IN RESOLVING the BAM strike,
Fleming and the regents agree to
initiate support programs to help black
students adjust to the academic en-
The Latin American Solidarity Committee is sponsoring "Brigadista's
Reflections on Nicaragua," a talk given by Tom Fryer who recently retur-
ned from a Nicaraguan work brigade. Fryer will speak at 8 p.m., in the
Kuenzel Room, Union.
MED- Hair, 7;30 p.m., MLB 3.
JLSU - The Apprenticeship of Duddy Kravitz, 7 p.m., Nat. Sci. Aud.
AAFC - One Sings, The Other Doesn't, 7 p.m., Angell Aud. B.
IATA - Factories in the Third World Development Without Tears, 7 p.m.,
Ark - Talent/auditions night, 8 p.m., 637 S. Main.
School of Music - Recitals, John Scanlen, viola, 8 p.m., Recital Hall,
Robin MacMillan, piano8 p.m., Rackham Assembly Hall.
University Music Society - National Symphony Orchestra, Mstislav
Rostropovich, conductor, 8:30 p.m., Hill Auditorium.
Hillel - Gemini, 8 p.m., 1429 Hill St.
First Congregational Church - Ida Yost, organ, 12:15. p.m., First
Prism - Depeche Mode, 8 p.m., Royal Oak Music Theater.
College of Engineering - Marvin White, 10 a.m., 2072 E. Engineering,
Suresh Chand, "Rolling Horizon procedures for Dynamic Optimization
Problems", 4 p.m., 241 IOE Building.
U-M Computing Center - Deb Masten, "introduction to Microcom-
puters," 3113 SEB, Forrest Harman, "Introduction to MTS Command Ex-
tensions and Macros, Part II," 3:30 p.m., 165 Business Administration.
The Center for Russian and East European Studies-Stephen Myers,
"Soviet Strategic Perspectives", 8 p.m., 25 Angell Hall, Jan Malarczyk,
"Polish Studies in the History of Political Ideas", noon, "The Reception of
Machiavelli in Poland and Russia", 4p.m., Lane Hall.
Biology Department-William Sarmer, "Coevolution and Coadaptation
of Dresophila and Yeast", 4 p.m., Lecture Rm. 1, MLB.
Statistic department- "The Variational Form of Certain Bayes Rules", 4
p.m., 451 Mason Hall.
Chemistry department-Andrew Childs, "Line Narrowing & Matrix Site
Effects in Condensed Phase Spectra", 4 p.m., 1200 Chemistry.
Psychiatry department-Robert Sadoff, "Psychic Injury," 10:30 a.m.,
LSA Student Government-5:45 p.m., MSA Chambers, Union
Ann Arbor Support Group for Farm Labor Organizing Committee - 5:30
p.m., 4318 Union.
Dissertation Support Group-8:30 a.m., 3100 UCS.
ACS Student Affiliates-5 p.m., 3005 Chemistry.
Black Student Union-7 p.m., Trotter House.
Muslim Students Association-lecture, Room D, Michigan League.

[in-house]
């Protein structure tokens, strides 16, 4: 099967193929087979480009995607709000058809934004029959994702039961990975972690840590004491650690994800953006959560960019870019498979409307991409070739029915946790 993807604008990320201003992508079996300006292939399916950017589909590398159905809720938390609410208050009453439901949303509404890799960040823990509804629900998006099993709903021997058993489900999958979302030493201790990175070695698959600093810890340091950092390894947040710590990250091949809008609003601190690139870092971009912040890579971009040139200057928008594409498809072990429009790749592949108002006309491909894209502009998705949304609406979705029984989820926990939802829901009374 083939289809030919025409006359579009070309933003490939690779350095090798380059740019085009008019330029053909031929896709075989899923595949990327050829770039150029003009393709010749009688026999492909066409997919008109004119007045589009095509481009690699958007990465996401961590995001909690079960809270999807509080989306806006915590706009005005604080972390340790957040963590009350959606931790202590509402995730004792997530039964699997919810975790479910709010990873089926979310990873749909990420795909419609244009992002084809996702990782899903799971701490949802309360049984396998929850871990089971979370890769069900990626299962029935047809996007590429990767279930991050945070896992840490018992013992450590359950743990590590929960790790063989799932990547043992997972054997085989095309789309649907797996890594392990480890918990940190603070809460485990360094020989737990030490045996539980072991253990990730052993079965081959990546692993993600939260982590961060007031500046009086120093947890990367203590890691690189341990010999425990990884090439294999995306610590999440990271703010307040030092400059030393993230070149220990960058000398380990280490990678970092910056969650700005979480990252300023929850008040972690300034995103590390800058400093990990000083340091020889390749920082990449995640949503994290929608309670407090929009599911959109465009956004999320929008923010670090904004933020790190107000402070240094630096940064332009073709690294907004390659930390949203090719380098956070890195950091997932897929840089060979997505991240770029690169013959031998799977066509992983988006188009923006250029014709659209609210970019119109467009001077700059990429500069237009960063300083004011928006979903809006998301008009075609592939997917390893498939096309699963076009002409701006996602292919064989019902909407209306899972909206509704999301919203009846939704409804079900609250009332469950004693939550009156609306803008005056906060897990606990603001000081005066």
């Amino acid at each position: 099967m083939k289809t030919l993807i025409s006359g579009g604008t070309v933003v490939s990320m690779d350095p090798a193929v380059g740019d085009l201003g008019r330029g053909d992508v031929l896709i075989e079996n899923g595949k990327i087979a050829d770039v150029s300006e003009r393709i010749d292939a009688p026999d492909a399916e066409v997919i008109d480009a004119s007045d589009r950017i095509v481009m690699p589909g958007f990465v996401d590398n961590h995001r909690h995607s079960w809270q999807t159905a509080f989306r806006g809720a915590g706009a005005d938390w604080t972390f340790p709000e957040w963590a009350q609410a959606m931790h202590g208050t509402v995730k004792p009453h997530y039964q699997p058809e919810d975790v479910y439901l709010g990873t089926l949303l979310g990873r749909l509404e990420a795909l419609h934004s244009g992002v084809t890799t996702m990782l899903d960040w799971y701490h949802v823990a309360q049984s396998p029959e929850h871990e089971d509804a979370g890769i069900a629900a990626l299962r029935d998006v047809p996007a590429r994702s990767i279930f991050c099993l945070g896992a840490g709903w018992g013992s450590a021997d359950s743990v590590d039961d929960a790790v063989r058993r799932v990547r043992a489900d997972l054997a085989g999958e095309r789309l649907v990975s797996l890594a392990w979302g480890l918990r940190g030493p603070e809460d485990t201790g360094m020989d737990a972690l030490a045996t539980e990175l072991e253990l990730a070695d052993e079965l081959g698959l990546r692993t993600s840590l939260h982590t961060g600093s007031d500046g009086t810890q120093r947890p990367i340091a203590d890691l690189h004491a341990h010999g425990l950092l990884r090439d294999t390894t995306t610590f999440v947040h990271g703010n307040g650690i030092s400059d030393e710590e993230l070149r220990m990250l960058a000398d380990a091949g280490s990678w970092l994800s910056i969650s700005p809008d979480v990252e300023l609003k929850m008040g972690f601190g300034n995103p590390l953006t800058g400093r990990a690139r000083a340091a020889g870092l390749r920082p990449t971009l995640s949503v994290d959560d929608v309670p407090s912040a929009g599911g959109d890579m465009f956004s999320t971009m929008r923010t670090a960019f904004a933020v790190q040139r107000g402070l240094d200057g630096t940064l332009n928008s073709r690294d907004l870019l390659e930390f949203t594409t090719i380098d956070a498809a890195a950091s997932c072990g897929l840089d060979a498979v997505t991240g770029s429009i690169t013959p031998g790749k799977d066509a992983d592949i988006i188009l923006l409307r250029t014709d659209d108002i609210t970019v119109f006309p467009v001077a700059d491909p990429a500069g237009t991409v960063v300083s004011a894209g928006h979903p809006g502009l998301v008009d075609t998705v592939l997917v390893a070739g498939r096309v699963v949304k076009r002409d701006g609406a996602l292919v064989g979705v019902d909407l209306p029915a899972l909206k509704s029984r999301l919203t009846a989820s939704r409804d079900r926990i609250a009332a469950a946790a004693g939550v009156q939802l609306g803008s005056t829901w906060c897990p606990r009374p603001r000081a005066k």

Student Wood & Craft Shop-Power tool safety class, 6p.m., 537 SAB.
SODC-Workshop, "Plan for Change, Don't Change Your Plans:
Managing Change", 6:30p.m., Union.
Tau Beta Pi-Tutoring, lower-level math, science, engineering, 7 p.m., 307
UGLI, 8 p.m., 2332 Bursley, 7 p.m., Alice Lloyd.
Telecommunication System-Open Forum on new University phone
system, 9 a.m., 2901 Taubman Library.
Michigan Undergraduate Anthropology Society-Film, "Maa Shagoon"
4:15 p.m., 2013 Angell Hall.
vironment at the University, according
to a 1970 Daily article.
These included CAAS to teach studen-
ts about black heritage. Trotter House,
an often troubled social gathering
place, and two academic counseling
programs which since have merged in-
to the Comprehensive Studies
IN ADDITION to the demand for
support programs, the strikers also
wanted an increase in the number of
black students and faculty at the Univer-
sity, and an increase in financial aid to
help recruit more black students.
In response to this demand, the
University pledged to bring black
enrollment up to 10 percent by 1973, and
to increase financial aid awards for
Black leaders say they are disappoin-
ted that neither of these goals has been
WHEN THE BAM strike broke out, I
was in California. As soon as I got
back, I picked up my picket sign and
encouraged students and faculty not to
attend class," Bryant said.
Bates remembers the strike as "a
groundswell of support. Each day it
seemed to pick up momentum.
"The first day or so it was business as
usual. As time went on, it picked up
basically shut down," Bates said.
"THE BLACK Action Movement was
a coalition of black student
organizations," Fabre explained.
"There was the law school group, an
undergraduate group, a medical group,
and an engineering group, among
Fabre said that in late 1969 or early
1970 all the black student organizations
came together to talk about "joint
problems we can address."
The strike itself began when the com-
bined groups, called the Black Action
Movement, "suddenly found a call for a
student strike," Fabre said. "We did
not really expect that it would happen.
Suddenly by Monday, we had a full-
fledged boycott." He estimates that
about 3,000 students and faculty ac-
tively participated in the strike.
"WE HAD plans, a list of demands,"
he said, "but we were not sure that (the
University) would ever get to them."
Fabre said that for about the first
week of class boycotts, "Fleming took
the position of 'Strike? What strike?'
But overall, he handled it very well,"
he added. Bates remembers being im-
pressed that the president would "vir-
tually roll up his sleeves and go right in
to talk to the students."
"He understood the problems, and he
handled it in an admirable fashion,"
IMMEDIATELY following the an-
nouncement that the strike had ended,
vice president Sudarkasa - then known
as Gloria Marshall - said: "We say
there can be no total victory until the
racist malignancy either consumes this
county or we cut it out.
"We will fight on, because like all
mankind we hope, and because we are
arrogant enough to know we will win,"
she said then.
Lockard credits the students with the
ability to mobilize such a paralyzing
sacrifices," he said.
PEOPLE involved in the BAM strike
agree that the administration needs "a
new push" today to achieve the goals
set 15 years ago, Fabre said.
"The administration is not going to
volunteer to do something," he said.-.
But Bates said he does not see a
unified effort like the BAM strike as a
"People are not concerned with
striking anymore," he said. "I do not
know that it would be the thing to even
attempt. In order to pull off something
like this, you would need people who
care about lots oft ings.
"But like most movements of this
sort, I do not think we are back where
we were before the strike.
"We do not want to go back to where
we were," Bates said.